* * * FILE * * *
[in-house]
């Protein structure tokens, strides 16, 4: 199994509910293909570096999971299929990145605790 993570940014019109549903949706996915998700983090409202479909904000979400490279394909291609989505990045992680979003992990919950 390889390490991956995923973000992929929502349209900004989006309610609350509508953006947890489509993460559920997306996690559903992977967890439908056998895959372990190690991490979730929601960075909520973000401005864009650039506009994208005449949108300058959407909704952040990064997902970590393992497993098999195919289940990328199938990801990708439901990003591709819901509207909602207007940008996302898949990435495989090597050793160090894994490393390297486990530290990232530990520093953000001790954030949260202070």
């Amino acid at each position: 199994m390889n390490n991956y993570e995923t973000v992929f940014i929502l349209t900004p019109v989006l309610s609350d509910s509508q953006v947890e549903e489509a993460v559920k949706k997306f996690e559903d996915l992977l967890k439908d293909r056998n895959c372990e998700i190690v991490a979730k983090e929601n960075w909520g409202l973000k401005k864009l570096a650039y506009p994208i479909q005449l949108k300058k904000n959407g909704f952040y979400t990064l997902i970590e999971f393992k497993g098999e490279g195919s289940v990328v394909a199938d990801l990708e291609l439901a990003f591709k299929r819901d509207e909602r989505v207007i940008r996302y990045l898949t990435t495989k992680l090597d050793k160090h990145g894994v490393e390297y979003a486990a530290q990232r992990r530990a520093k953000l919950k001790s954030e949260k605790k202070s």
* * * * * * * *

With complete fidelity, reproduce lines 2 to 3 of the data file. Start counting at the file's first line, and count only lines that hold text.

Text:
């Protein structure tokens, strides 16, 4: 199994509910293909570096999971299929990145605790 993570940014019109549903949706996915998700983090409202479909904000979400490279394909291609989505990045992680979003992990919950 390889390490991956995923973000992929929502349209900004989006309610609350509508953006947890489509993460559920997306996690559903992977967890439908056998895959372990190690991490979730929601960075909520973000401005864009650039506009994208005449949108300058959407909704952040990064997902970590393992497993098999195919289940990328199938990801990708439901990003591709819901509207909602207007940008996302898949990435495989090597050793160090894994490393390297486990530290990232530990520093953000001790954030949260202070």
């Amino acid at each position: 199994m390889n390490n991956y993570e995923t973000v992929f940014i929502l349209t900004p019109v989006l309610s609350d509910s509508q953006v947890e549903e489509a993460v559920k949706k997306f996690e559903d996915l992977l967890k439908d293909r056998n895959c372990e998700i190690v991490a979730k983090e929601n960075w909520g409202l973000k401005k864009l570096a650039y506009p994208i479909q005449l949108k300058k904000n959407g909704f952040y979400t990064l997902i970590e999971f393992k497993g098999e490279g195919s289940v990328v394909a199938d990801l990708e291609l439901a990003f591709k299929r819901d509207e909602r989505v207007i940008r996302y990045l898949t990435t495989k992680l090597d050793k160090h990145g894994v490393e390297y979003a486990a530290q990232r992990r530990a520093k953000l919950k001790s954030e949260k605790k202070s």